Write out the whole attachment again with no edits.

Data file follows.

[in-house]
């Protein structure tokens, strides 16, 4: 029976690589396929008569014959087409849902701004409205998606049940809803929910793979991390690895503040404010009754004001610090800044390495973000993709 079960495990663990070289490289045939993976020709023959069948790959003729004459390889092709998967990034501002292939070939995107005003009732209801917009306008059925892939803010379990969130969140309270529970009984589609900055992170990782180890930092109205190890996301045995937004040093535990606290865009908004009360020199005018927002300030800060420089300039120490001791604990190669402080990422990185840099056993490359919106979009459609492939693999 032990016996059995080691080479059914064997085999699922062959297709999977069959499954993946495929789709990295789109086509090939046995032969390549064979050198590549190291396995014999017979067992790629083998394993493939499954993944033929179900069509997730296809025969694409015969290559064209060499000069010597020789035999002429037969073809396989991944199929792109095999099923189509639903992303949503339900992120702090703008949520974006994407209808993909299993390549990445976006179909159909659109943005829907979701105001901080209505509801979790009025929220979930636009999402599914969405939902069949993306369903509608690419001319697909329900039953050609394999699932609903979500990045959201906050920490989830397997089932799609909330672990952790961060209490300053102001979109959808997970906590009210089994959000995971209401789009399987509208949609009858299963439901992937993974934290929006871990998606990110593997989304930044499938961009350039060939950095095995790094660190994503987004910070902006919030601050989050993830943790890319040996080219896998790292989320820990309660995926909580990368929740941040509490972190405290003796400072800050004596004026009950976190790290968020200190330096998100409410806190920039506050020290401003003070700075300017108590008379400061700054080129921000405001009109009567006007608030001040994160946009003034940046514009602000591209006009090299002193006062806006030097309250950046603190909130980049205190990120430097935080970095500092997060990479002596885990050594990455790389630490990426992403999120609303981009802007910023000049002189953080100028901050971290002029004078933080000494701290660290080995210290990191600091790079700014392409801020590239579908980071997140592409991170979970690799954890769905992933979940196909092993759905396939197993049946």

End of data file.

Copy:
[in-house]
């Protein structure tokens, strides 16, 4: 029976690589396929008569014959087409849902701004409205998606049940809803929910793979991390690895503040404010009754004001610090800044390495973000993709 079960495990663990070289490289045939993976020709023959069948790959003729004459390889092709998967990034501002292939070939995107005003009732209801917009306008059925892939803010379990969130969140309270529970009984589609900055992170990782180890930092109205190890996301045995937004040093535990606290865009908004009360020199005018927002300030800060420089300039120490001791604990190669402080990422990185840099056993490359919106979009459609492939693999 032990016996059995080691080479059914064997085999699922062959297709999977069959499954993946495929789709990295789109086509090939046995032969390549064979050198590549190291396995014999017979067992790629083998394993493939499954993944033929179900069509997730296809025969694409015969290559064209060499000069010597020789035999002429037969073809396989991944199929792109095999099923189509639903992303949503339900992120702090703008949520974006994407209808993909299993390549990445976006179909159909659109943005829907979701105001901080209505509801979790009025929220979930636009999402599914969405939902069949993306369903509608690419001319697909329900039953050609394999699932609903979500990045959201906050920490989830397997089932799609909330672990952790961060209490300053102001979109959808997970906590009210089994959000995971209401789009399987509208949609009858299963439901992937993974934290929006871990998606990110593997989304930044499938961009350039060939950095095995790094660190994503987004910070902006919030601050989050993830943790890319040996080219896998790292989320820990309660995926909580990368929740941040509490972190405290003796400072800050004596004026009950976190790290968020200190330096998100409410806190920039506050020290401003003070700075300017108590008379400061700054080129921000405001009109009567006007608030001040994160946009003034940046514009602000591209006009090299002193006062806006030097309250950046603190909130980049205190990120430097935080970095500092997060990479002596885990050594990455790389630490990426992403999120609303981009802007910023000049002189953080100028901050971290002029004078933080000494701290660290080995210290990191600091790079700014392409801020590239579908980071997140592409991170979970690799954890769905992933979940196909092993759905396939197993049946």